International News Digest

MARCH 16

Over the past several weeks, artists across Europe have intensified calls for a Russian cultural boycott in light of developments in Crimea, according to Radio Free Europe’s Dmitry Volchek. A petition started by artists from Amsterdam and Dusseldorf urged Kaspar König to “suspend Manifesta 10, 2014 in St. Petersburg until Russian troops are withdrawn from Ukraine.” While the petition’s garnered over 1,500 signatures, Monopol reported that Manifesta organizers are thus far sticking with the plan to hold the festival in the Hermitage Museum. As Monopol explained, organizers see Manifesta as a part of a bigger process—including not only art but also public discussion and education—that can encourage critical responses and also make space for contradictions and discussion. Manifesta has been staged every two years in a different country since 1996.

Hong Kong’s M+ Museum was the subject of a recent article in the South China Morning Post. In particular, according to Post reporter Vivienne Chow, the museum’s managed to acquire a significant number of politically sensitive artworks over the past several years. Thus far, its collection includes not only Ai Weiwei’s Tiananmen (in which the artist raises his middle finger toward the famous square) and Liu Heung-shing's “China After Mao” series, but also vivid photographs taken during the Tiananmen Square crackdown, like Couple Hiding Under the Bridge (in which a man and woman avoid the sight lines of patrolling tanks) and Rushing Students to Hospital (which captures the bloodied bodies of activists being transported on bikes). “Freedom of expression is an important factor,” said the museum's executive director, Lars Nittve. Nittve also praised the West Kowloon Cultural District Authority for not interfering with any of the museum’s acquisitions.

Swedish artist Jonas Dahlberg’s been chosen to design a memorial to the victims of the July 22, 2011, attacks in Norway that left seventy-seven dead and hundreds wounded. Dalhberg’s proposal, which was unanimously selected by judges, plans to cut a channel through Utoya Island, where a right-wing extremist shot sixty-nine of the victims—many of them youth attending a political camp. The vertical cliffs on each side of the channel created by Dahlberg’s piece will be polished and will include the names of the victims. A rendering of the project has been published on Designboom.com.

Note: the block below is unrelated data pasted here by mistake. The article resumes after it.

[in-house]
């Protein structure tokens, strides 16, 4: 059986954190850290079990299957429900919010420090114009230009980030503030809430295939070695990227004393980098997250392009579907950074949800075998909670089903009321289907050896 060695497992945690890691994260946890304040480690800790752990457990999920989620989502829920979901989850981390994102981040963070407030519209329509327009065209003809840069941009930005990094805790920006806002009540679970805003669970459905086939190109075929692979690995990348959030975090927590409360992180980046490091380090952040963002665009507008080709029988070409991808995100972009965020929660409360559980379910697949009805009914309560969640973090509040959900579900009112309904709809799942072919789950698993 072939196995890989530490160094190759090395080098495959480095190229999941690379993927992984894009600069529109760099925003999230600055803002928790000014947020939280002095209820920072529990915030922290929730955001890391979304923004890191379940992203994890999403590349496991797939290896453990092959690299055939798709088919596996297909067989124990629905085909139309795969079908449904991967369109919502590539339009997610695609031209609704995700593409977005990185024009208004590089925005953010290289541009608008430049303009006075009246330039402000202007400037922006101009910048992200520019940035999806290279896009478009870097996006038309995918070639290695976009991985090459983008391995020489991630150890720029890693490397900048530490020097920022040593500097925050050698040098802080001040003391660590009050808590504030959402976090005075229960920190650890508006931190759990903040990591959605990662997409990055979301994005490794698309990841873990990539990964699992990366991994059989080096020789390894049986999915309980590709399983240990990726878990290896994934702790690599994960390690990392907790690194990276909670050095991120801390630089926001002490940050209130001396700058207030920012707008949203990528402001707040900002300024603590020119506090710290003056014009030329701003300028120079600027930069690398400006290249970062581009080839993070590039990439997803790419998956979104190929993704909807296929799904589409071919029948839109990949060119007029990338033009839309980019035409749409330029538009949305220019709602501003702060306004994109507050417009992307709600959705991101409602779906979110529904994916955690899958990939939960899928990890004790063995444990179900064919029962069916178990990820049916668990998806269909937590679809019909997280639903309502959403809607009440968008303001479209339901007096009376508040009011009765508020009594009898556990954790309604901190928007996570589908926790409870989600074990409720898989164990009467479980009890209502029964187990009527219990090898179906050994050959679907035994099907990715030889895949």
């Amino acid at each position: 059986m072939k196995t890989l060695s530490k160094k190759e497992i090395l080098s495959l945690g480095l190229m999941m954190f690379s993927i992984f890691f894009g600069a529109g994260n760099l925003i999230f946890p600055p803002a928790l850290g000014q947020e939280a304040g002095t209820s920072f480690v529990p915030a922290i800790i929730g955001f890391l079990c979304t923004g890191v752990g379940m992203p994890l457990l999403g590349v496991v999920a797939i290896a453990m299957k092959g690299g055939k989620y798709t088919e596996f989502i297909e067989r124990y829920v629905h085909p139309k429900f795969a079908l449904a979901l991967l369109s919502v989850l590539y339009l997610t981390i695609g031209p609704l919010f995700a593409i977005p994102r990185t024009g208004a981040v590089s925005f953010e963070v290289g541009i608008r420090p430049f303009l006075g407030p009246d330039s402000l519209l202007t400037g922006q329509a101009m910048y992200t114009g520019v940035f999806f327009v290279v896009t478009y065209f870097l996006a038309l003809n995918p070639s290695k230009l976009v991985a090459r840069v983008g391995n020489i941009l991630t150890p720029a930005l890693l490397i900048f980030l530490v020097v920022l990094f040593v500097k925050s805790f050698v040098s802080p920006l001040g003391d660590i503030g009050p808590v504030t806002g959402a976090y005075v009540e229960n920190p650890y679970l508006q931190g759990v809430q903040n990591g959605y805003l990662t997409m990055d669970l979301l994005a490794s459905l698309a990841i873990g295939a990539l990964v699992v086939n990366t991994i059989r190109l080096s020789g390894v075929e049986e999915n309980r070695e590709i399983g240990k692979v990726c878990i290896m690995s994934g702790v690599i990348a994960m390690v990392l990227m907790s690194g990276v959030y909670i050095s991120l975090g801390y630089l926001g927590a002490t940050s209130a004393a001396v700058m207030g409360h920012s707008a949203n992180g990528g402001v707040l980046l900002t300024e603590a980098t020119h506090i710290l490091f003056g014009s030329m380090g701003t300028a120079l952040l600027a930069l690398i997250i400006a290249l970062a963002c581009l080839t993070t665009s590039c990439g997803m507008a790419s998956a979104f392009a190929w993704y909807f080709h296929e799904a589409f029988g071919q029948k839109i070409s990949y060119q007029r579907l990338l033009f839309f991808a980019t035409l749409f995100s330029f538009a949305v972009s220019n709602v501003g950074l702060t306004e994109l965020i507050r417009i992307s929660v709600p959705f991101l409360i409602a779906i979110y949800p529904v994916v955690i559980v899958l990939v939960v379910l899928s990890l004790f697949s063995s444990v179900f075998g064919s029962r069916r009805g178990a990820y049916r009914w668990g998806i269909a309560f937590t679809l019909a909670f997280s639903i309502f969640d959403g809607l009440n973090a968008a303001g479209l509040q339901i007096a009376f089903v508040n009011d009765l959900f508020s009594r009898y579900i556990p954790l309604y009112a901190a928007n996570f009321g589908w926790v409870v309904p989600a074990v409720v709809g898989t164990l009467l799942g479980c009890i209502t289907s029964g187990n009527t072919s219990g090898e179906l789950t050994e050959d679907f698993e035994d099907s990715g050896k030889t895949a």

Sylvie Kerviel wrote a piece in Le Monde about the possibility that a prison in Angers, France, will be converted into a contemporary art museum. The plan was originally proposed by Christophe Béchu, a French senator who’s also president of the General Council of the Maine-et-Loire region. Béchu, who unsuccessfully ran against the incumbent mayor of Angers, had proposed moving prisoners to a healthier (and presumably newer) site, “opening the space to contemporary art in all its forms.” As Béchu envisioned it, one wing of the building would be devoted to urban culture and the second to visual arts, while the third would become an artists’ residency. While Béchu lost the local election, officials are still considering the plan to convert the prison to a museum. A final response, pending the approval of the ministry of justice, is expected soon.

Artist Hermann Nitsch gave a candid interview to Die Presse’s Nicole Stern and Jeannine Hierländer. Touching briefly on the castle he calls home, and its thirty rooms, Nitsch mostly answered detailed questions about his relationship to money. “Money is an interesting abstraction,” he told the two reporters. He said that he’s been able to live off his art since the 1972 Documenta, but claimed overall ignorance when it came to his finances, saying that the women in his life have always managed his money. “Women have treated me generously,” he said.